A new expander design was then created which would address these issues. First, a pilot section was turned on both ends of the expander button. Second, the section of the expander button which actually expands the case neck was made very short, which cuts down on drag. The following picture is of a custom assembly made for a Hornady die. Note that the Hornady assembly is different in that it uses a collet to hold the expander in the die, and also that this example does not have a decapping pin, as it is designed to be placed as high as possible in the die. However, the design principles can be applied to any ordinary expander button.

This design was found to lessen the typical drag/chatter experienced when an expander button is drawn out of a case, even when the button is in the 'low position' (near the bottom of the die). Still, it seems impossible to eliminate all drag/chatter in the low position. Perhaps this expander design in either carbide or with a super-slick coating of TiN (titanium nitride) would be perfect.

In the high position in the die, however, this works to near perfection. Very little drag and does a wonderful job of keeping case necks concentric. One further, very unexpected benefit was also discovered.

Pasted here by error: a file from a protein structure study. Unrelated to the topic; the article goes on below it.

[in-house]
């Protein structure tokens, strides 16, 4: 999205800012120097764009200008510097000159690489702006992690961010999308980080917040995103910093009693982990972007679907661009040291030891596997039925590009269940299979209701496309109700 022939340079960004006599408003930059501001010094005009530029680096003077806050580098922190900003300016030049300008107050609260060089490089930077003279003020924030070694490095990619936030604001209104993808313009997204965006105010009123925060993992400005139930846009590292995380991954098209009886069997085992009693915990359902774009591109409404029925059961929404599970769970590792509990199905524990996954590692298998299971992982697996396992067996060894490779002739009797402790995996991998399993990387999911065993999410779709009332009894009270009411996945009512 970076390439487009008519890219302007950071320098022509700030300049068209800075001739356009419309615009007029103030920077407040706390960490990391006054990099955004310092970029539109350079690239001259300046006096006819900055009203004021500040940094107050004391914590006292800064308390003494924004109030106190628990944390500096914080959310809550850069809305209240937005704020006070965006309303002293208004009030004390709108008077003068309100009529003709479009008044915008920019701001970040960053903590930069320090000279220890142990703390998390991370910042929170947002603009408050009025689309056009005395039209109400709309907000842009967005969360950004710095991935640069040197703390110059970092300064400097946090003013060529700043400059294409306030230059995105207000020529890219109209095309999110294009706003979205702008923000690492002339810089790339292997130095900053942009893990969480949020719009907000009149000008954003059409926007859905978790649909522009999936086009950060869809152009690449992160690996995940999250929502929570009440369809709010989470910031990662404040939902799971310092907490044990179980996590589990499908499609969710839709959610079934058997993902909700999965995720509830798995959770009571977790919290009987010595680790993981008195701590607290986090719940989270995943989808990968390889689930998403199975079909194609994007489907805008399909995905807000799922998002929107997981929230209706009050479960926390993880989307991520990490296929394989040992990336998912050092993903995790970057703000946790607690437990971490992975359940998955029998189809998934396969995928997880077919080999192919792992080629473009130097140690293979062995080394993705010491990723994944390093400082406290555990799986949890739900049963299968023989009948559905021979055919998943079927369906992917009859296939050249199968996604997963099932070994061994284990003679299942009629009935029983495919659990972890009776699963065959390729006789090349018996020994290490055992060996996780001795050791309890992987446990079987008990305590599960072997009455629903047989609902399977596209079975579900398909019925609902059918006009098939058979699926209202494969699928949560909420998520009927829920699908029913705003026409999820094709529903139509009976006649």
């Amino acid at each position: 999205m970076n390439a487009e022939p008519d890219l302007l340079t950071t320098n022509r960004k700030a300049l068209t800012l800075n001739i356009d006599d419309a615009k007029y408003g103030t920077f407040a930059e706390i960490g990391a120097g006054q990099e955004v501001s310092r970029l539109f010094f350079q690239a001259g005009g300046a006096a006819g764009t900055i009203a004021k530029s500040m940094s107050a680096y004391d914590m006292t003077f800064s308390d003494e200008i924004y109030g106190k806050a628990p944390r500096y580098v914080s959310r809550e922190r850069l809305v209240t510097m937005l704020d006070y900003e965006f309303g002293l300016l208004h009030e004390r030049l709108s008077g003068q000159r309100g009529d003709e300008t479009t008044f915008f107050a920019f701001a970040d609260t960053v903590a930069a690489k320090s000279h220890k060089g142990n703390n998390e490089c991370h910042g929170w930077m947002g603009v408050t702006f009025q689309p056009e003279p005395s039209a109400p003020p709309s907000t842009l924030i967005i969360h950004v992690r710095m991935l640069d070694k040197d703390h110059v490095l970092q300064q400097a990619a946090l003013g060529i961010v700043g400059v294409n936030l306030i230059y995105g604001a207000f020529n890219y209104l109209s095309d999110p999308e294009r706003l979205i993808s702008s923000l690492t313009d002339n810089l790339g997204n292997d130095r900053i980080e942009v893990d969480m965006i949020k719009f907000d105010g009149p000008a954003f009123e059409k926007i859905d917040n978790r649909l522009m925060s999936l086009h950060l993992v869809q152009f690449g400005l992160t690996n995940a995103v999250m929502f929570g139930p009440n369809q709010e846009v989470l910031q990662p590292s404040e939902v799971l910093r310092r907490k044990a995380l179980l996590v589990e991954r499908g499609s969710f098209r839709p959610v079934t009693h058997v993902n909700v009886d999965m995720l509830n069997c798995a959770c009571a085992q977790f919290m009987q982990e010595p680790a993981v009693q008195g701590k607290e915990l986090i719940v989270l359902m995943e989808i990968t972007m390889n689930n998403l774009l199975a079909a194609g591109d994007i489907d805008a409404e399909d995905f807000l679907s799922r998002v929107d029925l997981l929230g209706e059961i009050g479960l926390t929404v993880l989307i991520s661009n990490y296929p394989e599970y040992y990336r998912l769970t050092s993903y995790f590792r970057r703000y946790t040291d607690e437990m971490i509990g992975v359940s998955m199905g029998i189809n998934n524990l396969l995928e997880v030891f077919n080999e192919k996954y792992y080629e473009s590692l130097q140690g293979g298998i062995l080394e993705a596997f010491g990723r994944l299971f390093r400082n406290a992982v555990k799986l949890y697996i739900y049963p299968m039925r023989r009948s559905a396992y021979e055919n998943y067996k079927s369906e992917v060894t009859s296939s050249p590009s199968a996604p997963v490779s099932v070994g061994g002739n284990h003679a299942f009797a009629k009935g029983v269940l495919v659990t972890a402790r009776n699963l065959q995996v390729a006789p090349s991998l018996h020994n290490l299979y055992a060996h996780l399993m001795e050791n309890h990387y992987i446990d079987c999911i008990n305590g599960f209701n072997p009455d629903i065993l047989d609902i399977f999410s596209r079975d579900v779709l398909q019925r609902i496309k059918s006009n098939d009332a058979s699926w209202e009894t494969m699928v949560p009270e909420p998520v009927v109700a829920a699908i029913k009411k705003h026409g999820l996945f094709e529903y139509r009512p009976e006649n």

To appreciate the benefit, first the problem must be fully understood. The first obstacle to case neck concentricity is the sizing die itself. If a case is full-length sized, without the neck being expanded, the outside of the case is a near-exact representation of the interior dimensions of the die. Should the die neck be concentric with the die body, then a concentricity gage will read 0.000" (in the real world 0.001" is actually very good). But... if the neck is not perfectly aligned with the die body, and they usually aren't, you might see a reading of 0.003" and up.

I have a number of sizing dies on hand. The very best is a bench-rest style neck sizing die which leaves cases almost perfectly concentric, the only reading on the gage coming from surface imperfections on the case necks (less than 0.001"). Another .30-06 full-length die consistently reads 0.002" - every case. While not bad, it's somewhat frustrating to know that I can't do any better than that - or at least I didn't think that I could without replacing the die.

For that particular die, I made an expander button with my new design, and put it in the die in the 'high' position. Running a few cases through showed an average runout of 0.003" - 0.004". Not terrible, but not as good as I expected. It seems like the die button wasn't perfectly round, and I considered making a new one.